The final set of FIFA World Cup 2014 group games is upon us—where on earth did the time go?
Here we analyse Greece vs. Ivory Coast, where a win for the former or a draw/win for the latter takes them into the knockout stages.
It would be so Greece to go and beat the Ivory Coast and qualify in second place from Group C, wouldn't it?
The Piratiko have put in 180 awful minutes of football thus far, but Fernando Santos somehow managed to get his side out of their Euro 2012 group at the expense of Russia and it's feasible he can do the same here.
They've not been the defensive force we expected and they've been utterly wasteful in possession, but they have a habit of pulling it together at the right time. The Ivory Coast are a very counter-attackable outfit.
"With the hard work we've been putting in and a little luck, the goals will come," Kostas Mitroglou told FourFourTwo ahead of the game. "The task is simple. We have to win."
Ivory Coast are on the cusp of qualifying for the knockout stages of a World Cup for the first time in their history, and on paper, they're head and shoulders clear of this Greece side.
Pressure, though, is not something the Elephants have traditionally enjoyed, as this "golden generation" is slipping by without any form of trophy—not even on their home continent.
Didier Zokora is suspended after picking up two yellow cards, while Kolo and Yaya Toure's mental status will need to be assessed following the tragic passing of their brother Ibrahim Toure.
Didier Drogba will be pushing for a starting spot after another suspect Wilfried Bony performance.
With the Greeks playing poorly, Ivory Coast should finally break their duck and qualify for the knockout stages for the first time.— Callum Fox (@cjfox21) June 23, 2014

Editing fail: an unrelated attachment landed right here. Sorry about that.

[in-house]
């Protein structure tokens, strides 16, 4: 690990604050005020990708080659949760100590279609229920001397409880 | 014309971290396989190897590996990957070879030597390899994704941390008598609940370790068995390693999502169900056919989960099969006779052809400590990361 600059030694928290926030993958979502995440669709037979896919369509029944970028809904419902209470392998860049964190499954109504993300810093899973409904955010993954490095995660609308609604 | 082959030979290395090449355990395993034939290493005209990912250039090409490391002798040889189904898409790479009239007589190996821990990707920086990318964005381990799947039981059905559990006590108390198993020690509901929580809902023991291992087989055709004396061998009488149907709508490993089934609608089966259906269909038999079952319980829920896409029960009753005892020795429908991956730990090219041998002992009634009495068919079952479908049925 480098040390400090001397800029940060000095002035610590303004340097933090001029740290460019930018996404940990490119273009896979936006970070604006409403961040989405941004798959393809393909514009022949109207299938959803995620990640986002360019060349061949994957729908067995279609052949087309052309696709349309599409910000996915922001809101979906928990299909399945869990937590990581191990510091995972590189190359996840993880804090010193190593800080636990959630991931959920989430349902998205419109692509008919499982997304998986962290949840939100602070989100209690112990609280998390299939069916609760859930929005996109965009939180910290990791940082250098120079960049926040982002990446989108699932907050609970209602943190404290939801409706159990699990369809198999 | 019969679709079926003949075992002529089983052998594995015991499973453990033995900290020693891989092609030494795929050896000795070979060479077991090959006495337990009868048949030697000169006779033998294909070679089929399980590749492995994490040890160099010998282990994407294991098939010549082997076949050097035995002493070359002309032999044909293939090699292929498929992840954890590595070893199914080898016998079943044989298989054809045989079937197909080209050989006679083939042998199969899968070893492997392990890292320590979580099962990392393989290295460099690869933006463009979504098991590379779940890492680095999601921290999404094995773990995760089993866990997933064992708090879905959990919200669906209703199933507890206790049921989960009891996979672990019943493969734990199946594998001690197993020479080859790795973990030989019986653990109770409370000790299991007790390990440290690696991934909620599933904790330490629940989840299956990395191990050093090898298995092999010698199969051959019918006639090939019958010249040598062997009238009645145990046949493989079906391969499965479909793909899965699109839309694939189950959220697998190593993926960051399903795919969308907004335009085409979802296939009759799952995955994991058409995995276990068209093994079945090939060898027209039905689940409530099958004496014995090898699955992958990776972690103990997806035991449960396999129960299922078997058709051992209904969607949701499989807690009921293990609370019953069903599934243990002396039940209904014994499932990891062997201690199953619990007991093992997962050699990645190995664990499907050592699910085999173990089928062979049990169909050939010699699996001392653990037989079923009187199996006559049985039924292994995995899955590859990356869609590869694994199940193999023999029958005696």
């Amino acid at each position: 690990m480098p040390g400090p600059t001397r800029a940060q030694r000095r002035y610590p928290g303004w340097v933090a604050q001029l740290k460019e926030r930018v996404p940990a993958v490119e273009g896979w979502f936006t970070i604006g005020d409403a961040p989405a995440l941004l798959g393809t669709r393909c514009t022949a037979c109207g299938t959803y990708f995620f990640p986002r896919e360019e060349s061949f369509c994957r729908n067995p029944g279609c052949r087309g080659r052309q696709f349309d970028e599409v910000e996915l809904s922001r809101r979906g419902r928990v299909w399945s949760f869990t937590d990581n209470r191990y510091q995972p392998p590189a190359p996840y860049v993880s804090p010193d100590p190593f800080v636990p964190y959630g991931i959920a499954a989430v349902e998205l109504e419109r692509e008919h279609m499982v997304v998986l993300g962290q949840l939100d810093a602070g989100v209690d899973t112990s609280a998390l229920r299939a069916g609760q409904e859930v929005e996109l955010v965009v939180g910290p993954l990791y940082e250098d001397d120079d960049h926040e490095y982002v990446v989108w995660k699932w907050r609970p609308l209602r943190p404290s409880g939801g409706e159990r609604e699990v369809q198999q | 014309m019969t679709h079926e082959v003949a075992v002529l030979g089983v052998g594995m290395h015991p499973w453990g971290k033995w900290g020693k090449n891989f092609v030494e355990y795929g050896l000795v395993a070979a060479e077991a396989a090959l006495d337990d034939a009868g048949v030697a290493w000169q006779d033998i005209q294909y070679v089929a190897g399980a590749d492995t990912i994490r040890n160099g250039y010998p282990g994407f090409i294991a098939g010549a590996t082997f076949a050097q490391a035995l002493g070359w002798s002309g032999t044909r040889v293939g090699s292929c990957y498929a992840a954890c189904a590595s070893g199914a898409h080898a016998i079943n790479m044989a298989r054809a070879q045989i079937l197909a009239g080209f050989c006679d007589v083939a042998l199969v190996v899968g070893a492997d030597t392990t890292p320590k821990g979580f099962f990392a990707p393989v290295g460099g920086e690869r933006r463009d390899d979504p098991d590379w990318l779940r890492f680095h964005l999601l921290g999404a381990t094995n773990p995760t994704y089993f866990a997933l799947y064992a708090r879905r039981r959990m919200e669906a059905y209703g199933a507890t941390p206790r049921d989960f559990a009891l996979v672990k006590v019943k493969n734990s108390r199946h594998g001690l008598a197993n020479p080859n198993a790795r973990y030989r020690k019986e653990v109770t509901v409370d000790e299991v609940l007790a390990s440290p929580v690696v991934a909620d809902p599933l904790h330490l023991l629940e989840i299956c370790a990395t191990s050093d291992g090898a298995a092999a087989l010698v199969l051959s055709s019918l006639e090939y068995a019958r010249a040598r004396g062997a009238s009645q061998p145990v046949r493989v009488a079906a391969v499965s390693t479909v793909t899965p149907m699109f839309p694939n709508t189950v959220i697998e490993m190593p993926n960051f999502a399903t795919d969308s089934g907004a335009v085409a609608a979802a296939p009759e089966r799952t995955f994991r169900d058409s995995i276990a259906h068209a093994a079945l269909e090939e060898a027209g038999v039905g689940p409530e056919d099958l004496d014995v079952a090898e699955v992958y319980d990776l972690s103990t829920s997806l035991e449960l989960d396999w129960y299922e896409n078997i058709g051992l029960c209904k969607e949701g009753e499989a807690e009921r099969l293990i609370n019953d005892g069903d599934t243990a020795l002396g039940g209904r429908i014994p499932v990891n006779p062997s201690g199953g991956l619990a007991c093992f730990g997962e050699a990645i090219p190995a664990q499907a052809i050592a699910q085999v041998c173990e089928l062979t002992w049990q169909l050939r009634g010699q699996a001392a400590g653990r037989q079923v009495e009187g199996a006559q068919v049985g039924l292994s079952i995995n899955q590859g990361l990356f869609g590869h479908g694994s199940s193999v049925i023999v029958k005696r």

2 Tactical Clashes
1. Georgios Samaras
Many football fans giggle at his ungainly footballing style, but Georgios Samaras is a key man for Greece for a good reason: He's very economical on the counter-attack.
He makes more good choices than bad ones and always represents himself as an outlet for relief. The fact that he lines up on the left side taking advantage of space behind Serge Aurier is a real bonus too.
With Aurier surging on and crossing, Samaras can receive the first ball out of defence, turn and go.
2. Jose Holebas
Jose Holebas is Greece's biggest weak link, and the fact that he's started both games so far suggests Santos has little faith in reserve options Georgios Tzavellas and Loukas Vyntra.
Colombia went straight for him in their opener and he got blitzed by Juan Guillermo Cuadrado, then Japan focused pressure down his side and carved out on particularly clear-cut chance that should have been put away.
Salomon Kalou seems set to start on the right, and it'll be similarly torturous if Gervinho drifts over.
Bleacher Report will do a tactical preview and review of every single 2014 FIFA World Cup game. Stay tuned to this link and check it every day for more.